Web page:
With the support of the African Union Commission, the Internet Exchange Point of Nigeria (IXPN) has expanded to become a regional internet exchange point for West Africa.
With many IXPs in Africa exchanging intra-country traffic locally and intra-regional traffic being exchanged regionally, this will reduce the latency and save costs by eliminating the international transit through overseas carriers.
In 2016, following a response to a call for proposals issued by the AU Commission, the IXPN was awarded a grant to be supported to grow and exchange internet traffic not only for Nigeria but for the wider West African region.
Through the African Internet Exchange System (AXIS) project of the African Union Commission, Countries in Africa with internet exchange points have increased from 18 to 35.
The AU Commission further provided grants to support selected internet exchange points in the five geographical regions of the African Union to become regional internet exchange points including the Internet Exchange Point of Nigeria.
Moses Bayingana, project manager, African Internet Exchange System Project of the AU Commission said: “Africa has been paying overseas carriers to exchange intra-continental traffic on our behalf. This is both costly as well as inefficient. With regional IXPs in Africa exchanging intra-regional traffic locally, this will reduce the latency and save costs by eliminating the international transit through overseas carriers.”
“There is growing importance in exchanging traffic among the internet service providers in Africa. This is due to the fact that by connecting to the regional internet exchange point, access to local content in the region improves, since the local traffic remains in the region. This in turn enhances internet use because the end users realize fast and efficient services,” Bayingana added.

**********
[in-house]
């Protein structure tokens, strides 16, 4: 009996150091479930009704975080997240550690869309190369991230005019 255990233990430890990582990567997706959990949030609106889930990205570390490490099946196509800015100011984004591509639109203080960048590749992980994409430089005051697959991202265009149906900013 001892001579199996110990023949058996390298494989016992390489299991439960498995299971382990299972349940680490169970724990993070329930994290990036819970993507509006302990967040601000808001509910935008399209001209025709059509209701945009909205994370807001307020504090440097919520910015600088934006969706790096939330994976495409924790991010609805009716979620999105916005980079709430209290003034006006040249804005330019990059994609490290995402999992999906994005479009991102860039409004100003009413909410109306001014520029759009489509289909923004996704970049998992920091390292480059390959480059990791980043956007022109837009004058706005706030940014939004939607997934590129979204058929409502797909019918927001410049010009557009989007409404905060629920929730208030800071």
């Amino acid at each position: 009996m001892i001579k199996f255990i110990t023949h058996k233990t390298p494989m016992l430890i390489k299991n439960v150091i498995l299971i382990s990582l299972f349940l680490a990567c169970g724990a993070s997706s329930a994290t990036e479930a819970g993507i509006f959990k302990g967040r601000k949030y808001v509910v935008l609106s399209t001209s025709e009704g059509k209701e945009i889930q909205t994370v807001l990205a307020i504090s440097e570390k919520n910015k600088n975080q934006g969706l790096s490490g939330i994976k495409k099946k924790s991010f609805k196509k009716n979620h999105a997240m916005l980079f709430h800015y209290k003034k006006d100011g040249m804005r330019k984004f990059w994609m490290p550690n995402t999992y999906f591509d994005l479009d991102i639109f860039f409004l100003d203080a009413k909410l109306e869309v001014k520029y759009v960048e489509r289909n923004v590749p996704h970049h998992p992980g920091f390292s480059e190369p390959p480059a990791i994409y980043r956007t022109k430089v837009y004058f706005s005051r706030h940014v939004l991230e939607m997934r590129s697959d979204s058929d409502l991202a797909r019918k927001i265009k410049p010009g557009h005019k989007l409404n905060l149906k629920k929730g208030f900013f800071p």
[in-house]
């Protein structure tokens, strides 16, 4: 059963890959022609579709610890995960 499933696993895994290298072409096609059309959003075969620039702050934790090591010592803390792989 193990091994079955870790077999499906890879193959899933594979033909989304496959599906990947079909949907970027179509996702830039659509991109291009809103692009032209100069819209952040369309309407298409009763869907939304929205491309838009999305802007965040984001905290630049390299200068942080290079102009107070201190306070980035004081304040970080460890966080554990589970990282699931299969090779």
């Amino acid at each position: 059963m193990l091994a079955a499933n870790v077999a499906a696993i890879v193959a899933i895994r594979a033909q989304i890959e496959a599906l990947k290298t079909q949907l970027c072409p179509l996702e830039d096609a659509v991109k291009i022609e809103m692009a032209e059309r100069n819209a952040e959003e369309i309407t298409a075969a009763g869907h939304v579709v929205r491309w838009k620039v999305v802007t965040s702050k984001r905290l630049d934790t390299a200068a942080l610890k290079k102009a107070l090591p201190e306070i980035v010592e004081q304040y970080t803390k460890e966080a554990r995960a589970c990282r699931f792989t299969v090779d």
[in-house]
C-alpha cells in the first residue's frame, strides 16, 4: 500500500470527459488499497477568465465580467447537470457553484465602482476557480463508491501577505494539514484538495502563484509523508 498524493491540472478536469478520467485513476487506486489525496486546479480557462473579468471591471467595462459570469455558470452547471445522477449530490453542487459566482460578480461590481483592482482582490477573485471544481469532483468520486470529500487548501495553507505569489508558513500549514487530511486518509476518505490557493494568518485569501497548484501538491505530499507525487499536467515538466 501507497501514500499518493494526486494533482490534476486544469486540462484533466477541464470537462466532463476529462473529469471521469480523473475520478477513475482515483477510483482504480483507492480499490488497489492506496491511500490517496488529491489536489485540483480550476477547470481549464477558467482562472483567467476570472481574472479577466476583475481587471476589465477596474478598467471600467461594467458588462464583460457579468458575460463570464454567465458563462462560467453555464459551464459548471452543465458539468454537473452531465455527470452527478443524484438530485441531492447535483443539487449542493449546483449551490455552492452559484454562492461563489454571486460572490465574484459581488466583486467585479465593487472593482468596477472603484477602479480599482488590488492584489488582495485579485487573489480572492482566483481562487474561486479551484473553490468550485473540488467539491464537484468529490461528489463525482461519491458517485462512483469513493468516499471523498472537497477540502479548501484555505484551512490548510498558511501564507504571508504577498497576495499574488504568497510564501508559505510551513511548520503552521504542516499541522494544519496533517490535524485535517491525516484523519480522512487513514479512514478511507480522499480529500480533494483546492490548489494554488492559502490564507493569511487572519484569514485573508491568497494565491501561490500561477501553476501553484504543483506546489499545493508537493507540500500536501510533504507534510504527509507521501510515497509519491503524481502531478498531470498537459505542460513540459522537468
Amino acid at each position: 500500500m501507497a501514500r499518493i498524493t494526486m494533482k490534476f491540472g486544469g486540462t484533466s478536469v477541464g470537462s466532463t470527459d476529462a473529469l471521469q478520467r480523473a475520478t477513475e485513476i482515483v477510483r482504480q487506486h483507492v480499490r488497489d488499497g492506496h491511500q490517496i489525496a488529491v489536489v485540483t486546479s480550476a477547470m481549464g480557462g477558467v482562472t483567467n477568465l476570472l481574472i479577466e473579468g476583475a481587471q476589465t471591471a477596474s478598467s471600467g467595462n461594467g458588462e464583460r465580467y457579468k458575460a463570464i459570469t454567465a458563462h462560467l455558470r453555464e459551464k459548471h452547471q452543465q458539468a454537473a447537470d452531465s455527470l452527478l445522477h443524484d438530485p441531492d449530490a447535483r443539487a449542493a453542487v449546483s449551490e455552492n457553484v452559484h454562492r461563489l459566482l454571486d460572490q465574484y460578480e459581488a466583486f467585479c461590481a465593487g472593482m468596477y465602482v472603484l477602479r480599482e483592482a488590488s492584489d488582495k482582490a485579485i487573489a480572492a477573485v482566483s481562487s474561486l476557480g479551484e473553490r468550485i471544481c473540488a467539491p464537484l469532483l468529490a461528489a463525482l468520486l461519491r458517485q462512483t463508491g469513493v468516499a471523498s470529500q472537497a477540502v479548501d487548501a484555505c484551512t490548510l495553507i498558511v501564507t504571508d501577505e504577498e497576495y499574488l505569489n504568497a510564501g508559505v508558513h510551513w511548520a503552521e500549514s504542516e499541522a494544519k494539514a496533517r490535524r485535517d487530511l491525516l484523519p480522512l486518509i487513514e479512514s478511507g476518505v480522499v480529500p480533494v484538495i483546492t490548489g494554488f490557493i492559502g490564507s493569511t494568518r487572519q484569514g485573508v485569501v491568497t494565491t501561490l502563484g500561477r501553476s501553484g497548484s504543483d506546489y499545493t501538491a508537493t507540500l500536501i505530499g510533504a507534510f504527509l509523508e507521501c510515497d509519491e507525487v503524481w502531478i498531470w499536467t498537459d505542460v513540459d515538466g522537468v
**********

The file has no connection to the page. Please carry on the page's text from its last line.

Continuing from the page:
On his part, Muhammed Rudman, chief executive officer of IXPN, said that with the new status as the Regional Internet Exchange Point for West Africa, IXPN would seek strategic alliances with other IXPs, regional carriers and service providers towards connected West Africa. He also said that the AXIS initiative has now positioned IXPN to champion a more regional connectivity drive that will ultimately lead to a One-Connected Africa.
Rudman noted that localising the Internet within the African continent will improve quality of service as traffic will no longer travel abroad as was the case, and enjoined African countries, especially in the West Africa region to embrace this concept of AXIS for a better and improved connectivity for the continent.
“We are excited with the current status of IXPN as a regional IXP for the entire West Africa. This has made us an information hub for the region and will help not only to localise internet traffic within the region, but reduce cost and latency, at the same time unlocking the potentials for digital economy allowing internet related businesses to thrive.” Rudman said.
He added that, in consonance with its new status, it has upgraded its infrastructure to ensure a more resilient operation in the function of connecting other foreign IXPs and ISPs and to accentuate its capacity to handle the requisite traffic.